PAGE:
Friday, Pluto releases Saturn from its grip, allowing you to make nice with others.
Anna Nemtsova speaks with Bidzina Ivanishvili, the Georgian leader who wants to make nice with Russia—and join NATO.
The Dixie Chicks' Not Ready to make nice won Record of the Year that year.
Cruz also didn't go out of his way to make nice with establishment Republican.
It was vitally important, as it were, to make nice with ICE.
We love to talk better than anything else in the world, and we could make nice speeches, too.
You hear, he very hungry snake, and you make nice tea for him.
Fruit must be of fine flavor and ripe, though not soft, to make nice canned fruit.
Our great Creator has made the corn grow, to make nice food for the use of man.
He says down in Jersey they make nice quince-jelly out of apple-parings, and said 't was true, for he'd eaten some.
late 13c., "foolish, stupid, senseless," from Old French nice (12c.) "careless, clumsy; weak; poor, needy; simple, stupid, silly, foolish," from Latin nescius "ignorant, unaware," literally "not-knowing," from ne- "not" (see un-) + stem of scire "to know" (see science). "The sense development has been extraordinary, even for an adj." [Weekley] -- from "timid" (pre-1300); to "fussy, fastidious" (late 14c.); to "dainty, delicate" (c.1400); to "precise, careful" (1500s, preserved in such terms as a nice distinction and nice and early); to "agreeable, delightful" (1769); to "kind, thoughtful" (1830).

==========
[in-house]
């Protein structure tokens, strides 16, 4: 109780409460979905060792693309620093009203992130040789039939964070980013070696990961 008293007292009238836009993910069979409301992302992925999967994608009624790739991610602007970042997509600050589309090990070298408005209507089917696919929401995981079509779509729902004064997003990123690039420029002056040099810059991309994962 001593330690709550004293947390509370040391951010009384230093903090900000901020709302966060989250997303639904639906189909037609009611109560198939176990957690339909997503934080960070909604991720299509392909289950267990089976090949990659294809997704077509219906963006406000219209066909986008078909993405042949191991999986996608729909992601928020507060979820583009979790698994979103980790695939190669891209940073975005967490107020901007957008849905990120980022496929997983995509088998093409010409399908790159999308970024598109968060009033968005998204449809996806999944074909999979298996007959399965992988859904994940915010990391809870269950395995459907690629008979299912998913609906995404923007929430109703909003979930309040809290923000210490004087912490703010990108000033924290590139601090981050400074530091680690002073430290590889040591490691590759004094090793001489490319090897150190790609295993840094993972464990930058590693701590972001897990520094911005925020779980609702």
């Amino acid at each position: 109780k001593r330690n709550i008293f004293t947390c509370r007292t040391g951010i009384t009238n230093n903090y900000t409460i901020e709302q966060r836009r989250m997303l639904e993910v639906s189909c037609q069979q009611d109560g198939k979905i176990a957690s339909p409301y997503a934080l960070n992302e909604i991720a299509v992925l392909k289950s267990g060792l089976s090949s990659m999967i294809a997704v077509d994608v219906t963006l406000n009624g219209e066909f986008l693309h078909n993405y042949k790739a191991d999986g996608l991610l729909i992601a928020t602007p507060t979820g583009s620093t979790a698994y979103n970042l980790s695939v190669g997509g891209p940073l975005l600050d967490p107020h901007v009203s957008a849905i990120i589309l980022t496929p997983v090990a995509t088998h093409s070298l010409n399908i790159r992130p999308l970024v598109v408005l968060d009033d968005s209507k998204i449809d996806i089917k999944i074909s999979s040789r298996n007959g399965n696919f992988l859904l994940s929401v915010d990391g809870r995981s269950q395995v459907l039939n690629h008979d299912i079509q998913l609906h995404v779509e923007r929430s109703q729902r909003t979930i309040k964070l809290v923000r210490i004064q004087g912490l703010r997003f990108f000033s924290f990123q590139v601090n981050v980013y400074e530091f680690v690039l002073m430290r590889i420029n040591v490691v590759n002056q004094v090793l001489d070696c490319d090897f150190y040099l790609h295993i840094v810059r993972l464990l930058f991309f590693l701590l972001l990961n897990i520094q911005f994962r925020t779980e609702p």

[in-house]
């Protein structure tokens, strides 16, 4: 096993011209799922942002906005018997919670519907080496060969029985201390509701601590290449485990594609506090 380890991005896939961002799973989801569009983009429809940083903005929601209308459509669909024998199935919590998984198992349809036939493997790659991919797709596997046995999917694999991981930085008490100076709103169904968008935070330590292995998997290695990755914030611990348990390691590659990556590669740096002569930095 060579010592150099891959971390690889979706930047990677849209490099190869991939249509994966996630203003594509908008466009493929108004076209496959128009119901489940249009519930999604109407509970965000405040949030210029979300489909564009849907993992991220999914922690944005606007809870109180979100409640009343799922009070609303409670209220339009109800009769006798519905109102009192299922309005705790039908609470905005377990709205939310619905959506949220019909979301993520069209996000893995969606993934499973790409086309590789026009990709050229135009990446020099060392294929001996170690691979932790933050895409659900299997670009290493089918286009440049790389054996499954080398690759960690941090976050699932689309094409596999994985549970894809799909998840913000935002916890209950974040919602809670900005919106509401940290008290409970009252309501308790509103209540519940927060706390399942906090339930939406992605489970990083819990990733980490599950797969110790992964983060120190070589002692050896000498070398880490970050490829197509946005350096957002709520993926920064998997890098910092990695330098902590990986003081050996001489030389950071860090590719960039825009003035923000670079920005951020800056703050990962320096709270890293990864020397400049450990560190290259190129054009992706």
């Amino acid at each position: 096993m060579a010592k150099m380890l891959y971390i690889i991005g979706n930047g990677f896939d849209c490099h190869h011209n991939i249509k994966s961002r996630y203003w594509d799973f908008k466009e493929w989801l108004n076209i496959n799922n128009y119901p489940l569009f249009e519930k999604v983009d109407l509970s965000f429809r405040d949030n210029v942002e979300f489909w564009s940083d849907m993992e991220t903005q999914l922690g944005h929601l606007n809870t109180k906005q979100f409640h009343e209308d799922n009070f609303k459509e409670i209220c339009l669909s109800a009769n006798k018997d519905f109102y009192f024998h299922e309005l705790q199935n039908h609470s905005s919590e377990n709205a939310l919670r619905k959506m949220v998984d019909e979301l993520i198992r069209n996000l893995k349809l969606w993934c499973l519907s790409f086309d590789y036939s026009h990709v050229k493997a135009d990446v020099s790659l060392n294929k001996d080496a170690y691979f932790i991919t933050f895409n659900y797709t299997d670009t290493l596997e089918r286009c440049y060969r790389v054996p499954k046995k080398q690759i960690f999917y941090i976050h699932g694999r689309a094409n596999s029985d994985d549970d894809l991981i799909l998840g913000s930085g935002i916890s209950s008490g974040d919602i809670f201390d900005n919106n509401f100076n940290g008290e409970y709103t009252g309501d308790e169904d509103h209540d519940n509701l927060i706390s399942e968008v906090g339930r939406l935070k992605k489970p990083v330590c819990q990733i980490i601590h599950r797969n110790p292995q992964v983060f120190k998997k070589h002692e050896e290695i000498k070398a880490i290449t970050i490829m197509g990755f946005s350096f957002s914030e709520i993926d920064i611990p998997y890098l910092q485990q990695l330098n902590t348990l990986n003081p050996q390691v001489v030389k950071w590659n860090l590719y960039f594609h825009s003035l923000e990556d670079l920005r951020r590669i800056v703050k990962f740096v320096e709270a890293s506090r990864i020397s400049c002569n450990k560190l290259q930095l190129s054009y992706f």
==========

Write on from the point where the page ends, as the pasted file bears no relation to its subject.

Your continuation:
"In many examples from the 16th and 17th centuries it is difficult to say in what particular sense the writer intended it to be taken." [OED]By 1926, it was pronounced "too great a favorite with the ladies, who have charmed out of it all its individuality and converted it into a mere diffuser of vague and mild agreeableness." [Fowler]
"I am sure," cried Catherine, "I did not mean to say anything wrong; but it is a nice book, and why should I not call it so?"
"Very true," said Henry, "and this is a very nice day, and we are taking a very nice walk; and you are two very nice young ladies. Oh! It is a very nice word indeed! It does for everything." [Jane Austen, "Northanger Abbey," 1803]
To pet; cosset, caress: Public officials make nice to politicians they cannot stand because they need their goodwill
[1970s+; perhaps fr Yiddish syntax]